In another embodiment the disclosed respirator contemplates using a thicker outside diameter hose, e.g., 20-25 mm or even larger in order to achieve very high flow rates for situations where high air consumption is involved. Nevertheless, in accordance with the disclosed respirator the hose is still used with the large filter area of 3000 square centimeters or more to optimize flow and reduce the amount of power consumed by the air mover. Thus it will be appreciated that the disclosed respirator derives one of its advantages by combining a large filter area with the appropriate diameter hose and adjusting blower power, thereby optimizing the energy consumption.

Another feature of the disclosed respirator, as indicated above, is the provision of disposable portions to the breathing apparatus. In one embodiment the hose, filter and mask are made disposable. This involves not only the releasability of the hose, mask and filter from the portion that is re-usable (in this case the housing with its air mover), but also the use of cheaper materials or thinner materials for the disposable mask and tube. In another embodiment, instead of the entire face mask being made to be disposable only the filter or filter cartridge can be made to be disposable and is thus removably connected to the mask.

As mentioned above, the particle filter cartridge 260 can be connected to the hose 262, as shown in FIGS. 2 and 3 and in more detail in FIGS. 6A-6B. In this embodiment the particle filter is a ULPA filter with 0.1 um particle size filtering capability, the filter being implemented as a hockey puck-type arrangement of a standard size. The filter cartridge 260 has external threads 263 for screwing into an air outlet recess such as the outlet 210 of FIG. 2A, which is provided with complementary threads to engage the threads 263. As is shown most clearly in the sectional view of FIG. 6B, the cartridge 263 defines a housing with a molded gate or grill 265 over the top for retaining the filter material 266. A variation of the filter cartridge 262 is shown in FIG. 7 which shows a deeper housing 268 with larger diameter for accommodating two larger diameter filters 270. While the double filter arrangement provides greater resistance to airflow, the effect is addressed by providing the larger diameter. In yet another embodiment, shown in FIG. 8, two particle filters 272 and a pre-filter 274 are provided as part of the filter cartridge. While the embodiments above all make use of circular filters, the disclosed respirator is not so limited. Instead of using a hockey puck arrangement for the filter cartridge, one embodiment makes use of a square filter 276 with 3-4 inch sides and corresponding housing 279, as shown in FIGS. 9A and 9B, respectively. It will be appreciated that rectangular filters could also be implemented and that multiple filters could be provided in a filter housing or filter cartridge similar to the FIGS. 7 and 8 arrangements. The filter cartridge 279 of this embodiment includes a pre-filter 280 having a function other than simple filtration. It makes use of an impregnated sponge, ring layer, or surface coating on a particle filter of manganese dioxide or copper oxide catalyst for converting carbon monoxide to carbon dioxide. In another embodiment, a solid ring layer impregnated with calcium hydroxide or calcium silicate solids removes sulfur dioxide and nitrogen dioxide. In yet another embodiment sulphur dioxide is instead removed by a wetted lime slurry in a sponge. In one embodiment ozone is removed using a honeycomb ceramic fiber, such as the Honeycycle ZG impregnated with active carbon or other means as previously described.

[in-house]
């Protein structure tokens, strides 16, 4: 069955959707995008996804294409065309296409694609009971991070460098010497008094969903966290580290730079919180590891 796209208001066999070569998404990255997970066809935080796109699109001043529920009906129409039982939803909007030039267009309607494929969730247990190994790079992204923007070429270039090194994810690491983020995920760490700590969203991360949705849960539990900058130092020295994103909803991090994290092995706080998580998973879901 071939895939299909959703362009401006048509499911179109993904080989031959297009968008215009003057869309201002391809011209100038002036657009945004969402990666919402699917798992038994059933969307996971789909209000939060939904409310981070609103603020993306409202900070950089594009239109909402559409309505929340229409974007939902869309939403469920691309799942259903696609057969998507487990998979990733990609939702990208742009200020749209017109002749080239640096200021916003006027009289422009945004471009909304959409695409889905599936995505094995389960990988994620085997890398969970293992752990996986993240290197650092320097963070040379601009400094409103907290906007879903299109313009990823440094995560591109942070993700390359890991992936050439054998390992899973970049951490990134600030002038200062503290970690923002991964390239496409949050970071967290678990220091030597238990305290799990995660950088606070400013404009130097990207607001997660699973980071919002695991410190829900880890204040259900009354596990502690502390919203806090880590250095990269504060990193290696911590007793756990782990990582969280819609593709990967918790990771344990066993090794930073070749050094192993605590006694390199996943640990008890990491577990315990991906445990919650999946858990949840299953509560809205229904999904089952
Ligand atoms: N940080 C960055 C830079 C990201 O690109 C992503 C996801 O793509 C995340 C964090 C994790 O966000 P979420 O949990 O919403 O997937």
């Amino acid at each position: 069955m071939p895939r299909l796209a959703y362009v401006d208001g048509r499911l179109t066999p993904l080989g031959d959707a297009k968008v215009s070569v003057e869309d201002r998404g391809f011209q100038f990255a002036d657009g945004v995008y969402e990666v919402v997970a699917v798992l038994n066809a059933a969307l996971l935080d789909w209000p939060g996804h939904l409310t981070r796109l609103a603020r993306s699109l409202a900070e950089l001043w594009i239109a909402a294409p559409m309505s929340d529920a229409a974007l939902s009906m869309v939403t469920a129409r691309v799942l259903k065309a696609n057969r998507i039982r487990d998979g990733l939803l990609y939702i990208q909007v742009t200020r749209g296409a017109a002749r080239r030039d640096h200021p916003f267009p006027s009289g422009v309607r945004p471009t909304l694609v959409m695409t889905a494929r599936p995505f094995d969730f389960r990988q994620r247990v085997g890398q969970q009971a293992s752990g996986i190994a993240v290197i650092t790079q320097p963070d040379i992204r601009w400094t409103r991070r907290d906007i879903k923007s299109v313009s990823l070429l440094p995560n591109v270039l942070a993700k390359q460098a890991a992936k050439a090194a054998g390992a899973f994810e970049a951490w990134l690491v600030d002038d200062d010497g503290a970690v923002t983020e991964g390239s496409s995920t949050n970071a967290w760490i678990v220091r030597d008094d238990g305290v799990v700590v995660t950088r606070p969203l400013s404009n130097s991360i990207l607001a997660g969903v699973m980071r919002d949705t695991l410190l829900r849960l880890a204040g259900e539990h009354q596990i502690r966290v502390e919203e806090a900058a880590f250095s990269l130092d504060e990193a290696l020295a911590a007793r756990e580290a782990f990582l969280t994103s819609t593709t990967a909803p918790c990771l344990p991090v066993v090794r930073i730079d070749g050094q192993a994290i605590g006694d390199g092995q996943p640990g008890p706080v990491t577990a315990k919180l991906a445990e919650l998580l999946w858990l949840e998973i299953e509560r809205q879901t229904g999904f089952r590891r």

The advantage of a filter having a square or rectangular shape is that filter material is not wasted between filter cutouts, as is the case with a round filter. On the other hand the round filter provides the advantage that it makes the sealing process easier. Instead of round or square configuration filters, the filter can be annular (donut-shaped) and wrap around a blower in cases where the air from the blower is expelled radially outwardly. In such a configuration, the housing can form an annular channel around the filter and define an outlet on at least one side of the channel for connecting at least one hose.